#7. Tips for Recruiting LinkedIn helps you find inside connections to high-quality job candidates via their trusted contacts. Using LinkedIn as your online rolodex, you can quickly and easily discover the perfect candidate, whether or not he/she is actively looking for a new position. When time is of the essence and your client needs a qualified candidate quickly, this valuable tool can save you weeks of phone calls and emails in finding potential leads for your critical searches. Every week, thousands of recruitment professionals use LinkedIn to find the right candidates to fill key positions. With their help, LinkedIn has identified three best practices for recruiters:
Use Find People to search for potentially relevant candidates. With Find People you can quickly search user profiles from over 65 million professionals by their current or former title, industry or area of expertise. Complete your profile and use recommendations to establish credibility. Carefully describe yourself in your profile, reflecting your specialties, focus and areas of strength. Credible recommendations and relevant keywords in your profile will attract new potential clients. Remember, potential clients will only find you in their LinkedIn searches if the keywords in your profile match what they are searching for! Reach high-quality professionals by posting your jobs on LinkedIn Jobs. LinkedIn Jobs lets you post your jobs online and make more effective hiring decisions to quickly assess, verify, and prioritize candidates based on information from the people you know and trust. See how LinkedIn can be used to find quality candidates for your existing searches, and try the following search in your LinkedIn network.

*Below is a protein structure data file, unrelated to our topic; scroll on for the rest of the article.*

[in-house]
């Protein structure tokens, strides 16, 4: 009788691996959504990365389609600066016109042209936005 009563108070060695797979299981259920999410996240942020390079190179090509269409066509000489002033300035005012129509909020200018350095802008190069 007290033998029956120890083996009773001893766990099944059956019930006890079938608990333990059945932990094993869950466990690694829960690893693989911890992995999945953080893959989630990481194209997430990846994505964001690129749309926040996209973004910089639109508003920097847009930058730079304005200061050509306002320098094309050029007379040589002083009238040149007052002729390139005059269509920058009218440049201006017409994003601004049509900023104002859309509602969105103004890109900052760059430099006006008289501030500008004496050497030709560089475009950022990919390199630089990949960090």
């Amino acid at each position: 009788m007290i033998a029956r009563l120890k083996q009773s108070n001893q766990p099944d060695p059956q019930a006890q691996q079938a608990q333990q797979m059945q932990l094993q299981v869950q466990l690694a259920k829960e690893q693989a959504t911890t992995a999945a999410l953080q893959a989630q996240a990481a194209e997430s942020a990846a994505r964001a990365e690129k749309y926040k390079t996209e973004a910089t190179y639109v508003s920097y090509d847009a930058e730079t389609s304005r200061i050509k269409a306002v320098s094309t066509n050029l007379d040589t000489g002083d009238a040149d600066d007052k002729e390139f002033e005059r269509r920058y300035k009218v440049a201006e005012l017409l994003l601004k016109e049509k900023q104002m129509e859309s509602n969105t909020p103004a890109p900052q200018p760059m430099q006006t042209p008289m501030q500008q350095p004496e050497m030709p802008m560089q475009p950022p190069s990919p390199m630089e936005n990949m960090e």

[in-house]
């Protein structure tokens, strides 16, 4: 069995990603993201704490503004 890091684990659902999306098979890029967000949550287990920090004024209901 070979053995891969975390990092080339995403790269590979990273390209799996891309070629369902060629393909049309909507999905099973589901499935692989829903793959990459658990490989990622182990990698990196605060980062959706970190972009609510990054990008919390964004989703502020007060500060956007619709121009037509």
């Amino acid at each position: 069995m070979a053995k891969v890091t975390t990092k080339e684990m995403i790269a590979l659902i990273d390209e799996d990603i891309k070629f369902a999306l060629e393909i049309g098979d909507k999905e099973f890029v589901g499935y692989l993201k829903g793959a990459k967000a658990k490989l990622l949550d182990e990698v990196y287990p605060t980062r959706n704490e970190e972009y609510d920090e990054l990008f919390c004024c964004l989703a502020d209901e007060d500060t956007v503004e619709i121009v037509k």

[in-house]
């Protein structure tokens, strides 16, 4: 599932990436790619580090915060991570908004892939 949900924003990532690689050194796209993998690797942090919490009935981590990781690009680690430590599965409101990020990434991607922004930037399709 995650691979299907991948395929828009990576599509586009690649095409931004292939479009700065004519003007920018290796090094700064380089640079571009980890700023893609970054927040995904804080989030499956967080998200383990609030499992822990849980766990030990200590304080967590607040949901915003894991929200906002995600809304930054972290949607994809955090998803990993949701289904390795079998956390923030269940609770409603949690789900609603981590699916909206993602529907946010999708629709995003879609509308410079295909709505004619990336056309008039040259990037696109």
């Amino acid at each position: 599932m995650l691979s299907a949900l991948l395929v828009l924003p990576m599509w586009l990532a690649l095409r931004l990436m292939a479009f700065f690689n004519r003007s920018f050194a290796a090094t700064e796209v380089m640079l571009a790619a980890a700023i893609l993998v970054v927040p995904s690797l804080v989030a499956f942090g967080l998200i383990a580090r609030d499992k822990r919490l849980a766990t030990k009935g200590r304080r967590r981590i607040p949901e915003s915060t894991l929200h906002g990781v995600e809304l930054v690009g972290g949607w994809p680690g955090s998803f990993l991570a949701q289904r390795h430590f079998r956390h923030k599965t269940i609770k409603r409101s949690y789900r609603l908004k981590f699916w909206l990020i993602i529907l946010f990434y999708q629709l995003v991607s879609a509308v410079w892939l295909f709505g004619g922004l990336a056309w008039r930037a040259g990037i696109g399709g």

Example: Finding a benefits manager for a software company. 1.
Go to the Find People tab and type in “benefits manager” for title, making sure “current titles only” is checked.
The search results will show people in your network who are relevant to your search. These results are sorted by degrees of separation, so that your own contacts and people your contacts know show up at the top of the list. You can also sort the results by keyword relevance. In addition, you can refine your results by restricting the search to people in your region or by narrowing the results to specific industries or companies. If you like, you can expand your search to people whose past titles have been “benefits manager” by un-checking the box on the left that says “current titles only”.
After refining the search to help focus on the people who look like a good potential match, click on their name to review the detailed information they have entered into their professional profile on LinkedIn.
When you find a person you think is a good potential candidate, click the “Request Contact” button at the bottom of their profile to get in touch with them.